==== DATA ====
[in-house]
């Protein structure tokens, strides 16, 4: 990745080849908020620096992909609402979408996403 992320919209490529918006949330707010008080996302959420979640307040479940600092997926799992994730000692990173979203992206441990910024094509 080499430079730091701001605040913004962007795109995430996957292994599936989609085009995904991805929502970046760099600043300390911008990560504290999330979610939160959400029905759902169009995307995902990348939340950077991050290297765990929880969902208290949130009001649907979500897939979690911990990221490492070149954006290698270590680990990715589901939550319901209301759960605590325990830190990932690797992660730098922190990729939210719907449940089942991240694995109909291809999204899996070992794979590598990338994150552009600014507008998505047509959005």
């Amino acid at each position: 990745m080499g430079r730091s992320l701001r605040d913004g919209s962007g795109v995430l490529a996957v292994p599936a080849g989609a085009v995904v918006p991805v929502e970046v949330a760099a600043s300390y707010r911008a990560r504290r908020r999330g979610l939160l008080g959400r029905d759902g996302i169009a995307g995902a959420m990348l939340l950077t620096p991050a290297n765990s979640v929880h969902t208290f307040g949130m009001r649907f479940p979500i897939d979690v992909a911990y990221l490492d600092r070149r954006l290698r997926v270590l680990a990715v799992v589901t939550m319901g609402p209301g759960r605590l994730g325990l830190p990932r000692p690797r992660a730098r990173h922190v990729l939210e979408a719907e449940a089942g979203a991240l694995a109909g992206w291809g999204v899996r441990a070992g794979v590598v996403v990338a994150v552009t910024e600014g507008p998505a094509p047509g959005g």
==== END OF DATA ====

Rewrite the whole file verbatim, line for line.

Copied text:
[in-house]
């Protein structure tokens, strides 16, 4: 990745080849908020620096992909609402979408996403 992320919209490529918006949330707010008080996302959420979640307040479940600092997926799992994730000692990173979203992206441990910024094509 080499430079730091701001605040913004962007795109995430996957292994599936989609085009995904991805929502970046760099600043300390911008990560504290999330979610939160959400029905759902169009995307995902990348939340950077991050290297765990929880969902208290949130009001649907979500897939979690911990990221490492070149954006290698270590680990990715589901939550319901209301759960605590325990830190990932690797992660730098922190990729939210719907449940089942991240694995109909291809999204899996070992794979590598990338994150552009600014507008998505047509959005």
């Amino acid at each position: 990745m080499g430079r730091s992320l701001r605040d913004g919209s962007g795109v995430l490529a996957v292994p599936a080849g989609a085009v995904v918006p991805v929502e970046v949330a760099a600043s300390y707010r911008a990560r504290r908020r999330g979610l939160l008080g959400r029905d759902g996302i169009a995307g995902a959420m990348l939340l950077t620096p991050a290297n765990s979640v929880h969902t208290f307040g949130m009001r649907f479940p979500i897939d979690v992909a911990y990221l490492d600092r070149r954006l290698r997926v270590l680990a990715v799992v589901t939550m319901g609402p209301g759960r605590l994730g325990l830190p990932r000692p690797r992660a730098r990173h922190v990729l939210e979408a719907e449940a089942g979203a991240l694995a109909g992206w291809g999204v899996r441990a070992g794979v590598v996403v990338a994150v552009t910024e600014g507008p998505a094509p047509g959005g």